The flexibility of the state-of the-art mesh solvers in Ansys HFSS allows Samtec to optimize high-performance interconnect designs. Like precision MCAD tools, adjusting component and channel wide models within HFSS leads to optimized performance.

What are some design variables that can be adjusted? Connector contact geometry — pin width and thickness, plastic width and thickness — can be simplified for improved signal path performance. Smaller pin lengths within the connectors minimize the distance the signal must travel. Engineers can optimize connector BORs. Material dielectric values — metal pins, PCB traces, vias and more – can all be adjusted on the fly.

As a design example, Samtec used Ansys HFSS to maximize signal integrity (SI) performance of the 0.80 mm NovaRay® Extreme Density Array product family. The flexibility of Ansys HFSS enabled analysis of multiple pinout types based on the desired result. The first pinout eased the design of the BOR. The second improved SI performance at higher data rates. Notice the illustrations below. Adjusting vias, PCB stack-up and other design features enables holistic channel data rates analysis.

Ansys HFSS Models of the Samtec NovaRay 0.80 mm NovaRay® extreme density arrays Ansys HFSS models of the Samtec NovaRay® Extreme Density Arrays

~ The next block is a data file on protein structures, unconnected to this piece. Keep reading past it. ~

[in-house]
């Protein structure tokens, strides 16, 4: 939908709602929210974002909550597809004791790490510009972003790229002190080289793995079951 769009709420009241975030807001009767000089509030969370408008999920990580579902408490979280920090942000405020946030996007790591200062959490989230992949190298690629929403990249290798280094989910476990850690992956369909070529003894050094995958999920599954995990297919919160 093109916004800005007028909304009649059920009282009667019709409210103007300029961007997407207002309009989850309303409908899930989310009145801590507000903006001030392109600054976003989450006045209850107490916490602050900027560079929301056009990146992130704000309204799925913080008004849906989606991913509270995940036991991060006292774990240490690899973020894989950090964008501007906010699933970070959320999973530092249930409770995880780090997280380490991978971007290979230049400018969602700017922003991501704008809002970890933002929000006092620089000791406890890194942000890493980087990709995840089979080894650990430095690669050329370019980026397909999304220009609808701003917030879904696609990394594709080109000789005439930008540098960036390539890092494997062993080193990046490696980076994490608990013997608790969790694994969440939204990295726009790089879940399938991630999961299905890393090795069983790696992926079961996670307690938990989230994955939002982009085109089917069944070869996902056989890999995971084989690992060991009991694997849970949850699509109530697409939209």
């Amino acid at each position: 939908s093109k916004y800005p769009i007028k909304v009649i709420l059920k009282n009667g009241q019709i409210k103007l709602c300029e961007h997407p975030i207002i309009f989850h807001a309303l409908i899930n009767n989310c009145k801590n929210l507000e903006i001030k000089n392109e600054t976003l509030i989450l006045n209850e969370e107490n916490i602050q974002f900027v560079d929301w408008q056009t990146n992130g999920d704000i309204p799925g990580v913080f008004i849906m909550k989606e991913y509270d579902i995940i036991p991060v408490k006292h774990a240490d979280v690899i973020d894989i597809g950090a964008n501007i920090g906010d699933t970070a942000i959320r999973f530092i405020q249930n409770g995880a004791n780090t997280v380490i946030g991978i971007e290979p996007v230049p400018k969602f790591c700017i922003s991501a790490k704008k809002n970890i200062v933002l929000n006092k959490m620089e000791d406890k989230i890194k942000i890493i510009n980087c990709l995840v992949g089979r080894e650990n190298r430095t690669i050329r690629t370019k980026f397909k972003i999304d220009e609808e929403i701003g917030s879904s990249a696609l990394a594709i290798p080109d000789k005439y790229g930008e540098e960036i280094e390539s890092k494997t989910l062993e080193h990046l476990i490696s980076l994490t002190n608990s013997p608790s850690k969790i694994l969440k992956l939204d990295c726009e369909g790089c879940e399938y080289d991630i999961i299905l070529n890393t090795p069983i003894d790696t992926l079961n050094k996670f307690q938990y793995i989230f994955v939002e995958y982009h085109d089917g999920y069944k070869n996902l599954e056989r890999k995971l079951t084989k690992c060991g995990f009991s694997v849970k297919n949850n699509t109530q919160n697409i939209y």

The accuracy of Ansys HFSS also enables improved interconnect product design. Solver accuracy can reach error levels well below manufacturing tolerance, which allows virtual prototyping. The first-in, first-out (FIFO) principle applies: Accurate design inputs lead to improved product designs.

From Samtec’s perspective, Ansys HFSS is a deterministic solver. Designs can handle small adjustments without starting from scratch each time. HFSS doesn’t blow up with a small change. These features and reliability help Samtec better understand the connector design process. Design input adjustments minimize output anomalies.

Samtec considers HFSS to be a benchmark 3D EM solver. Engineers can depend on HFSS outputs. As a result, Samtec leverages HFSS accuracy to offer predictable correlation to measurements at frequencies up to 110 GHz. Notice the correlation between measured and simulated differential insertion loss (IL) on the Samtec NovaRay® SI Evaluation Kit. The IL < 3db at > 50 GHz lends credence that NovaRay offers a path to 224 Gbps operation.

Correlated Differential IL of Samtec NovaRay SI Evaluation Kit Correlated Differential IL of Samtec NovaRay SI Evaluation Kit


The combination of Samtec’s design techniques and flexibility and accuracy of the Ansys HFSS prove 224 Gbps interconnect solutions are just around the corner. Warp speed, indeed.

To learn more about interconnect product design workflow, view the recorded webinar: Practical Ports for Perfect Performance.